Professional Handicapper Steve Stevens Paying MLB Umpires To Fix Games?

Do you believe in unicorns? Do you believe that Bill Clinton didn’t inhale, or that he didn’t have sexual relations with that woman (Monica Lewinsky)? If you answered yes to any of those three things, then by all means you should give Steve Stevens a call, and don’t hesitate to hand over your credit card number.

He’s one of the world’s most famous professional handicappers, starring in a nationally televised reality show on CNBC. Money Talks aired in 2013 and ran for two seasons, but shortly after the show’s debut, Steve Stevens’ real name and shady past was uncovered by Wagermind. It turns out that his real name is Darin Notaro, a convicted fraudster who spent time in jail for a telemarketing scam that targeted senior citizens. Bob Voulgaris, the legendary sharp NBA bettor, was critical of Steve Stevens on Twitter, referring to him as  “a complete scam artist” for making unreal claims.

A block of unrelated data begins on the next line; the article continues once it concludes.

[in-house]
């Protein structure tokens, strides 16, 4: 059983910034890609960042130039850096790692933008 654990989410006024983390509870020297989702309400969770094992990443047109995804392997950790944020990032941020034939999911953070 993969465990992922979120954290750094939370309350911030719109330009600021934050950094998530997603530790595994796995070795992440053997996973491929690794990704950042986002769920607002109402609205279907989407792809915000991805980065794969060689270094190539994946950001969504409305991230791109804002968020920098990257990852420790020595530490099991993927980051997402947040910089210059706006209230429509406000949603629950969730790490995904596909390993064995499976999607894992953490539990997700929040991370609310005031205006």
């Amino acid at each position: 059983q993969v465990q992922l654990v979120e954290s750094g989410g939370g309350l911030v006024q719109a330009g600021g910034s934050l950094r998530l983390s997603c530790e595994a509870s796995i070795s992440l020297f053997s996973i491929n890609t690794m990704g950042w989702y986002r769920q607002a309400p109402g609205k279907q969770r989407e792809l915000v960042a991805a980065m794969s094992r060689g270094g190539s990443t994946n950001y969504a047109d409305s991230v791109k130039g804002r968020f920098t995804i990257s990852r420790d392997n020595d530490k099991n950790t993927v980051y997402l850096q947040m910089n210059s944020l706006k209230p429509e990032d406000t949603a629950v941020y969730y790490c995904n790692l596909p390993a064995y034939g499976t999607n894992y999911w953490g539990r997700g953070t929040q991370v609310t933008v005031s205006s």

One example of the type of unreal claims you can expect from Stevens (Notaro) was posted on his official Facebook page this weekend. He posted a photo of his employee (The Skipper) taking a selfie with a major league umpire.

Here is the caption:

” I’ve said it many times…VIP Sports deals with players, coaches, and CEO’s. Nobody does what we do to get inside information! Call 877-220-6540 today to get some of this MLB #SpringTraining money! ⚾️💰

This isn’t the first time a tout has made public claims of fixing MLB games. In 2012 one of Steve Stevens’ associates (Kris Barr) claimed to be “best friends” with Pirates pitcher Jeff Locke. He was trying to sell inside information on the games that Locke would start. This prompted an investigation, however MLB’s own investigators and organized-crime detectives from the NYPD eventually concluded that the claims were false.

If anyone actually took Steve Stevens seriously, he could get himself into some pretty serious trouble. It’s not easy to take him seriously though, as just 24 hours after posting the claim of paying off umpires, he posted a photo of a slot machine winning a $140,000 jackpot. The suggestion being that he won the jackpot while casually strolling through the casino after dining in one of the restaurants.

Of course it’s only a suggestion, and Stevens himself is strangely absent in the photo.

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